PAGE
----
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Essaouira Taste: cooking and culture in the Moroccan kitchen

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Morocco is a land of enchantment and wonder. When you walk around the seaside town of Essaouira you see Morocco come to life. The smells of spices in the souk will stimulate your senses and your appetite. At the epicenter of Moroccan culture is the food – shopping for it, preparing it, and eating it together with friends and family. Recipes are passed down from generation to generation. Go into any of the incredible restaurants and you can get lost in the flavors of a tagine, couscous or pastilles. There is no better way immerse yourself in local life than to learn the secrets of Moroccan cooking – and we did just that in our Essaouira cooking class. There are so many choices, but if you’re wondering what to do in Essaouira you should put a Moroccan cooking class at the top of your list. 

We partnered with Essaouira Taste to get a behind the scenes look into how traditional Moroccan dishes are made. At 9:30am we were picked up at our HomeExchange apartment by our instructor Latifa in a petite taxi (actually 2, since we were a party of five altogether). Our first stop this morning was the souk to get our ingredients for our selected dishes – Latifa asked for our preferences and was happy to accommodate them. The souk in the Essaouira medina is small by comparison to the larger cities of Fez and Marrakech, which makes for a much more pleasant experience.

Read more: Traveling in Morocco: the good, the bad and the ugly

Use the interactive map to find vacation rentals and hotels in Essaouira


Through our walk in the souk with Latifa we picked up fresh vegetables, oil and spices. The two most eye opening experiences were going to the baker and the butcher. Upon entering the baker’s workshop there are huge wood-fired ovens and the bakers are rolling out the dough. The bread was delicious and fresh. The kids were in awe watching the bread being made right before their eyes (unfortunately, no photos allowed).

There is an old saying, ‘know where your food comes from’. We entered a small inlet in the souk where we came upon a butcher who was preparing chickens using the traditional Halal method. None of us had ever seen a chicken slaughtered. Our daughter understandably choose not to watch, while our son was intrigued. He found every step interesting from slaughtering, to removing the feathers, to preparing the final parts of the chicken. Seeing the process provided us with a greater appreciation for the animal and the sustenance it provided us.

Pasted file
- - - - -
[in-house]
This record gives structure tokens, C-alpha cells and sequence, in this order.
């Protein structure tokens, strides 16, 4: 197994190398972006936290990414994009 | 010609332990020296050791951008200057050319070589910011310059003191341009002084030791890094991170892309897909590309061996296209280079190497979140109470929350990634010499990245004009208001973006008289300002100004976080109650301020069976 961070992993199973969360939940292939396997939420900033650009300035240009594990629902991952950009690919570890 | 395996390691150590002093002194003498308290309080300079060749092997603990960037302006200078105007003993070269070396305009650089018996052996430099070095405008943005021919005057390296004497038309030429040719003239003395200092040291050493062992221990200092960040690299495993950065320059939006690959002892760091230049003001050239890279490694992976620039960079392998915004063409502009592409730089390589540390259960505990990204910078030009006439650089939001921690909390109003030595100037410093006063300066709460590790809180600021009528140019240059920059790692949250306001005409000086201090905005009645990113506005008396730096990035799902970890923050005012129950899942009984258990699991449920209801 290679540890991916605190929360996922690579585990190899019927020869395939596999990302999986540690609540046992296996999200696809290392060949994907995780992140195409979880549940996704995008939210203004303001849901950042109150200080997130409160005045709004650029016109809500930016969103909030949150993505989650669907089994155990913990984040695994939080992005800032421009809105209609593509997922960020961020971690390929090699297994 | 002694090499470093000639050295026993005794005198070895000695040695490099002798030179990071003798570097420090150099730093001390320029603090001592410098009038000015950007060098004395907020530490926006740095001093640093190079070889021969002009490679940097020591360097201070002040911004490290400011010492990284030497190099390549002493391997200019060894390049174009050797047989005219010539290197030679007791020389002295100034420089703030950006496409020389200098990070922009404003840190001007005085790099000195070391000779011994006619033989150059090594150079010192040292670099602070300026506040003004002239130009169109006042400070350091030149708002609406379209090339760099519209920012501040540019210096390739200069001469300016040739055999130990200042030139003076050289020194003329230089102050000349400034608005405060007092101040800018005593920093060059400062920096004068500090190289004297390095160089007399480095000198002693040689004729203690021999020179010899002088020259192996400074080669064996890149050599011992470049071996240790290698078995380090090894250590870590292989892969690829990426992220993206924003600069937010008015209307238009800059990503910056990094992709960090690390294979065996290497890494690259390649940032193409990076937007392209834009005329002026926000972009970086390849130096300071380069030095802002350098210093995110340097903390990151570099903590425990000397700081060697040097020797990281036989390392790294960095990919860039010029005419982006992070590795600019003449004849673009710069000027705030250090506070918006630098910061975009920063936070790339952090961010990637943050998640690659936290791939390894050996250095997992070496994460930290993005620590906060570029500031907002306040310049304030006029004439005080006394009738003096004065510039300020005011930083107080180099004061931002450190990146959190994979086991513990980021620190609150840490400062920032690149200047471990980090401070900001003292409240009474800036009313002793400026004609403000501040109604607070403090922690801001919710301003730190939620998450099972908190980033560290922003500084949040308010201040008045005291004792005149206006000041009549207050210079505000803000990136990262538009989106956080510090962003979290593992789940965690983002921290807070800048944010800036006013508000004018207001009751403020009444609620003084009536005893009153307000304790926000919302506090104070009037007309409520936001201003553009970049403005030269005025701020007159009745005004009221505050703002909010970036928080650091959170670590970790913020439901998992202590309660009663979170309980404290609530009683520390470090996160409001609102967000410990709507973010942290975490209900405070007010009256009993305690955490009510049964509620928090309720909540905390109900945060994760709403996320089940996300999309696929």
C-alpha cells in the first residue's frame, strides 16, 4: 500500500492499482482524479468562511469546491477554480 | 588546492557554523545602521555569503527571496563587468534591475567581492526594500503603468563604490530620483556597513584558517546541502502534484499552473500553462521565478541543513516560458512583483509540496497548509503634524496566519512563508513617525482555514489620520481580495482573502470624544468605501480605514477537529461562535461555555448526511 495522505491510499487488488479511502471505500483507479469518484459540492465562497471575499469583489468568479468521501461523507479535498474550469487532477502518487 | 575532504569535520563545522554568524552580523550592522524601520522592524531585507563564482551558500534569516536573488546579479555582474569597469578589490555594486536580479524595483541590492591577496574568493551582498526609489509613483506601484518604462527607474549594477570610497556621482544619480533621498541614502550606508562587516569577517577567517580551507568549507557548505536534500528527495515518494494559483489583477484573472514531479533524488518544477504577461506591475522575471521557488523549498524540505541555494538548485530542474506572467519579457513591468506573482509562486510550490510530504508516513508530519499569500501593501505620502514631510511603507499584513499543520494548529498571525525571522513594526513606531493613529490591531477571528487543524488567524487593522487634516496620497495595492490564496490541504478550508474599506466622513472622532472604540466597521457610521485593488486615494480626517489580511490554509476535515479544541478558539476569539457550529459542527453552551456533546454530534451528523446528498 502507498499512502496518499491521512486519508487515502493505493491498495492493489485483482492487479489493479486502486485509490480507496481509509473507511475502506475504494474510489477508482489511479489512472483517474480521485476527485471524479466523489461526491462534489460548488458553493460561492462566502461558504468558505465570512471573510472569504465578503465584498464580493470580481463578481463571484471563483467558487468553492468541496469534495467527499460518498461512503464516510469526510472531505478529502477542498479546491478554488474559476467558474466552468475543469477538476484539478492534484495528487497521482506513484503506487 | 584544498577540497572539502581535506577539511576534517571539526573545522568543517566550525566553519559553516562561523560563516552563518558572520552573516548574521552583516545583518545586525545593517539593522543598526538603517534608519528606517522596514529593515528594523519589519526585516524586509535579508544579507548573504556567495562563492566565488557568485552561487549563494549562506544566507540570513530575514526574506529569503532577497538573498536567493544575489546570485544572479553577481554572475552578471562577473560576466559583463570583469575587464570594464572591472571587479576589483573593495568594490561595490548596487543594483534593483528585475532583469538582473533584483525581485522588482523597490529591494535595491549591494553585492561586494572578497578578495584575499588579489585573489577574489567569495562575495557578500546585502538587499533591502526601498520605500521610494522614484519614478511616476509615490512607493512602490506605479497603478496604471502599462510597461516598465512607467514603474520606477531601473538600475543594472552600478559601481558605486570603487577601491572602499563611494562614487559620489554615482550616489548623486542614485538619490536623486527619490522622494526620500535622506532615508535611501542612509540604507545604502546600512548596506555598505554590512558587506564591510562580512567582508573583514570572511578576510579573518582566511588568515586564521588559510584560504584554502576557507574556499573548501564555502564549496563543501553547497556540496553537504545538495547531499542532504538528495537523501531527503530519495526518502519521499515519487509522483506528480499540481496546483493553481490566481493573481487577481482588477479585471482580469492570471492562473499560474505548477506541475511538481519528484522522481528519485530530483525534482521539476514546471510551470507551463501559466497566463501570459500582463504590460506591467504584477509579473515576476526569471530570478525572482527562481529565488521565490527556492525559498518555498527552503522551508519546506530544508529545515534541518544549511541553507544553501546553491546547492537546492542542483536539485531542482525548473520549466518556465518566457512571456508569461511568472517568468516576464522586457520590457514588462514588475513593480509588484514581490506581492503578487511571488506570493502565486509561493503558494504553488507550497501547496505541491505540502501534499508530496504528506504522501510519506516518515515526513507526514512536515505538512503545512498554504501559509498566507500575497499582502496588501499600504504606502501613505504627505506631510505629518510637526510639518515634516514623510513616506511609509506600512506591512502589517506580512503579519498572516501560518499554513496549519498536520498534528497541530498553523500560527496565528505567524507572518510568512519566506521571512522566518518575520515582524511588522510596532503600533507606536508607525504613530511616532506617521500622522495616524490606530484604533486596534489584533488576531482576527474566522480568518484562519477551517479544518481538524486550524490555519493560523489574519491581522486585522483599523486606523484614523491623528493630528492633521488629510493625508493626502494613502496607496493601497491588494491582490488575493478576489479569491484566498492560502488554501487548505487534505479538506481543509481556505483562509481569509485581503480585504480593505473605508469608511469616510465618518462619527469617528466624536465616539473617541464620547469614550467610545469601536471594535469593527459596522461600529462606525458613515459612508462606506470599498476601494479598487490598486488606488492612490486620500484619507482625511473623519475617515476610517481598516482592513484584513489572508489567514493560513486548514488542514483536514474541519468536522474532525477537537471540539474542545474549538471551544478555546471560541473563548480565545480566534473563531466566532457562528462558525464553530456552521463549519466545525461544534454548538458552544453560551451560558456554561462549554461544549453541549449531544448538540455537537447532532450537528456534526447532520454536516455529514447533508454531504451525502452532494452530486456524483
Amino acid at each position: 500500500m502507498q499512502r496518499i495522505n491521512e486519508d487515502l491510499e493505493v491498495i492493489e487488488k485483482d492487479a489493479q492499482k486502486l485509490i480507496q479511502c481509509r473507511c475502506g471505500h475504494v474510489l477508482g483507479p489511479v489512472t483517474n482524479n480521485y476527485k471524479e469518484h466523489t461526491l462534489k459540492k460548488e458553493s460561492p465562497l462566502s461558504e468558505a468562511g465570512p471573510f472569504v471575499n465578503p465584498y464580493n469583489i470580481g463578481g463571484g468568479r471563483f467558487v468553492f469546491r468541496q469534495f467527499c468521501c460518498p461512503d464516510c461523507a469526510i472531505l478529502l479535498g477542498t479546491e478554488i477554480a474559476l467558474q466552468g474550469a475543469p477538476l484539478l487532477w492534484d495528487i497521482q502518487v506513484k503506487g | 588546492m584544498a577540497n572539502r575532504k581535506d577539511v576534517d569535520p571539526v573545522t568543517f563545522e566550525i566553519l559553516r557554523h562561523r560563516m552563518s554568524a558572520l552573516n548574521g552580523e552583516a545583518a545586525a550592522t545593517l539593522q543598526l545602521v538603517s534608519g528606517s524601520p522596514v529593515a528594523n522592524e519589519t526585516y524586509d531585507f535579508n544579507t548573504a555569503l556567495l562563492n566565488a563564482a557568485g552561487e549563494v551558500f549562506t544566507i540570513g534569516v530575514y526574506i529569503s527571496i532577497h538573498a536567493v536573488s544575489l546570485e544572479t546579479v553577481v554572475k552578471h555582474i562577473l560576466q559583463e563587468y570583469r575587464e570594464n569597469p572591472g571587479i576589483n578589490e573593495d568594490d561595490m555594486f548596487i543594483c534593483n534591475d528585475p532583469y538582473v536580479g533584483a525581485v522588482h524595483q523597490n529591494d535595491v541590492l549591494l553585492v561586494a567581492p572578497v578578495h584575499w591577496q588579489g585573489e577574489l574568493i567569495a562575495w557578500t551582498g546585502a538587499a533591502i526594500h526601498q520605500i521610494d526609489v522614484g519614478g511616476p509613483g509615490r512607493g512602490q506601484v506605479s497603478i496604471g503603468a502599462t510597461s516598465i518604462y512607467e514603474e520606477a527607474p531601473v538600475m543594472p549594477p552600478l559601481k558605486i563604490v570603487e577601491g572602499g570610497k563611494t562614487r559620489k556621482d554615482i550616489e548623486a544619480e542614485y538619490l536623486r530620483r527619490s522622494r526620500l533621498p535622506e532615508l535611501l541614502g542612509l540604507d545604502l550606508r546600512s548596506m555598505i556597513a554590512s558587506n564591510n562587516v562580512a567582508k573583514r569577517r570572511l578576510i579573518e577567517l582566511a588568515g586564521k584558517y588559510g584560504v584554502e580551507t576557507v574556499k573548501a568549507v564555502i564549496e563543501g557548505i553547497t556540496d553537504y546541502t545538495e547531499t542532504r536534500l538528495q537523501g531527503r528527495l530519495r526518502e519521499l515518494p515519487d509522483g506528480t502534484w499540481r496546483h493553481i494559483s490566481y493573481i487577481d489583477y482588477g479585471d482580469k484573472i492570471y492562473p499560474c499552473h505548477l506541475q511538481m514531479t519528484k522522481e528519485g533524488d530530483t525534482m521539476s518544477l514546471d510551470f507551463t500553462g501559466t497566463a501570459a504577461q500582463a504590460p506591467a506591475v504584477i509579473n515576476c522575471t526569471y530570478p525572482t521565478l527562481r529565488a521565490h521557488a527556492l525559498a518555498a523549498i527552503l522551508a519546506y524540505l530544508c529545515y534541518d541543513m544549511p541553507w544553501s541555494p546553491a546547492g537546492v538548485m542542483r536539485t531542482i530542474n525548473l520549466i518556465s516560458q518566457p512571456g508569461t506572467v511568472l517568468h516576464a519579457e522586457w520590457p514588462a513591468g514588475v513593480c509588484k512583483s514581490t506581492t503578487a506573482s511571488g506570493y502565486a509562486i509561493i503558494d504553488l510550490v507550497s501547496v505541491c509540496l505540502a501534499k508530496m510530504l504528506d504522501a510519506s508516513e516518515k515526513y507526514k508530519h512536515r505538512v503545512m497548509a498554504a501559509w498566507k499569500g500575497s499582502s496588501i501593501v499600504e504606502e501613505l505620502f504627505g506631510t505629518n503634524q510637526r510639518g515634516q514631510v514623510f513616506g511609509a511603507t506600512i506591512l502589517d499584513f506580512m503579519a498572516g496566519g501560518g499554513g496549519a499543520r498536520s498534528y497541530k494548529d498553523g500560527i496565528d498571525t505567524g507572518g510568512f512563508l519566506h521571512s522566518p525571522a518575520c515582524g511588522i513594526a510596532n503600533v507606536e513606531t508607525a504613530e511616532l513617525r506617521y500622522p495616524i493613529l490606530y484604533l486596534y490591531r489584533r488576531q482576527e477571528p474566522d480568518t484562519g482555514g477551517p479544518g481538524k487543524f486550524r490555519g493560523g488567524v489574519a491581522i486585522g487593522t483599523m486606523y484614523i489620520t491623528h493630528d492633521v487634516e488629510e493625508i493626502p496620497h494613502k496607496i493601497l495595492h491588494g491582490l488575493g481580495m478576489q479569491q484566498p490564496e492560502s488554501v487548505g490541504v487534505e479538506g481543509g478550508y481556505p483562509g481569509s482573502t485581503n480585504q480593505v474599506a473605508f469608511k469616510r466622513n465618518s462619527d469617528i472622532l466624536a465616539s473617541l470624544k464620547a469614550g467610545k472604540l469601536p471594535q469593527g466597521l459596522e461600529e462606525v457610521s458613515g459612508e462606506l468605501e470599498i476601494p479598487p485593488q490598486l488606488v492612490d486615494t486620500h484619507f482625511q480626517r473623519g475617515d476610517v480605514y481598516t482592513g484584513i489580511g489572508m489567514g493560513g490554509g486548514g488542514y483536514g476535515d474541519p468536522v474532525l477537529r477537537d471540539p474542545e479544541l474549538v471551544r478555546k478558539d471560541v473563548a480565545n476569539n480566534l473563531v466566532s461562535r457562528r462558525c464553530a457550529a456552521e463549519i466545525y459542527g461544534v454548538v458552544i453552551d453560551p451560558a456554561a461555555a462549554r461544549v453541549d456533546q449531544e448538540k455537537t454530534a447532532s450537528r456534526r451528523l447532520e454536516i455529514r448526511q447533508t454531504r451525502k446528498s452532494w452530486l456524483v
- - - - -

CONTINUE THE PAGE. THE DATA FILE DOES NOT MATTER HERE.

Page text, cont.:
After collecting our ingredients, Latifa took us to the traditional home of company owner Simo. This setting sets Essaouira Taste apart from other cooking classes – you cook dishes and learn about modern Morocco by spending time with the family that lives in the home. Our kids loved talking with the sons Abdullah and Abdul-Hasan. They had adopted a litter of kittens that were crawling around the apartment. The kids were more interested in playing with the cats than cooking, which allowed us adults to focus more on the cooking process – it was a fortunate distraction, as Moroccan cooking techniques are far more involved and far less kid-friendly than other cuisines we’ve learned to make.

Latifa is a truly a pro; after all, as she explained, the life of a Moroccan woman involves hours every day in the kitchen. She walked us through the menu of chicken tagine with preserved lemons and olives, vegetable pastillas, eggplant salad, carrot salad, zucchini salad, and fruit salad. She also guided us every step of the way providing tips as we prepped the vegetables and showing us techniques we’d never considered – like grating tomatoes the way we’d grate cheese, or leaving a whole eggplant sitting casually on an open flame until it was blackened beyond recognition. It was really fascinating to learn the traditional method of cooking a tagine with hot coals, and we were impressed by the level of attention required to make it tasty and moist.

Our favorite part of the cooking class was making the vegetable pastillas. We first chopped and sautéed the zucchini, bell pepper and carrots separately. Then stuffed the filling into the phyllo dough and made them into triangles. Finally, we fried the pastillas in the pan until they were golden brown.

After we completed all of the dishes it was time to eat. We were hungry after four hours of shopping and cooking. The smell in the apartment was delightful and the food was incredible. We ate so much food that at the end of the class at 3:00pm we were ready for a nap. Latifa provided us with the recipes at the end of the class so we can bring Moroccan cuisine into our home. We look forward to trying them on our own once we have a full kitchen again!

Need to book your Morocco hotels and riads? Check out these easy tips to save more on every booking.

Plan your trip to Morocco

We have plenty of resources here on The Family Voyage to help you start planning your trip to Morocco! Read these next:

What to pack for Morocco

Complete Essaouira travel guide

Traveling in Morocco: the good, the bad and the ugly

Why you should visit Morocco in spring

Morocco with kids bucket list

Need more help planning? Pick up one of these great guide books:

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We were hosted by Essaouira taste for this cooking class; all opinions are our own. 


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There are so many things to do in Essaouira, Morocco but taking a cooking class should be at the top of your list! Read more to find out how one Moroccan cooking class in town takes you far beyond the recipe book and into the life of a typical Moroccan family. #Morocco #Essaouira #Africa #cookingclass #travel #foodietravel #foodies

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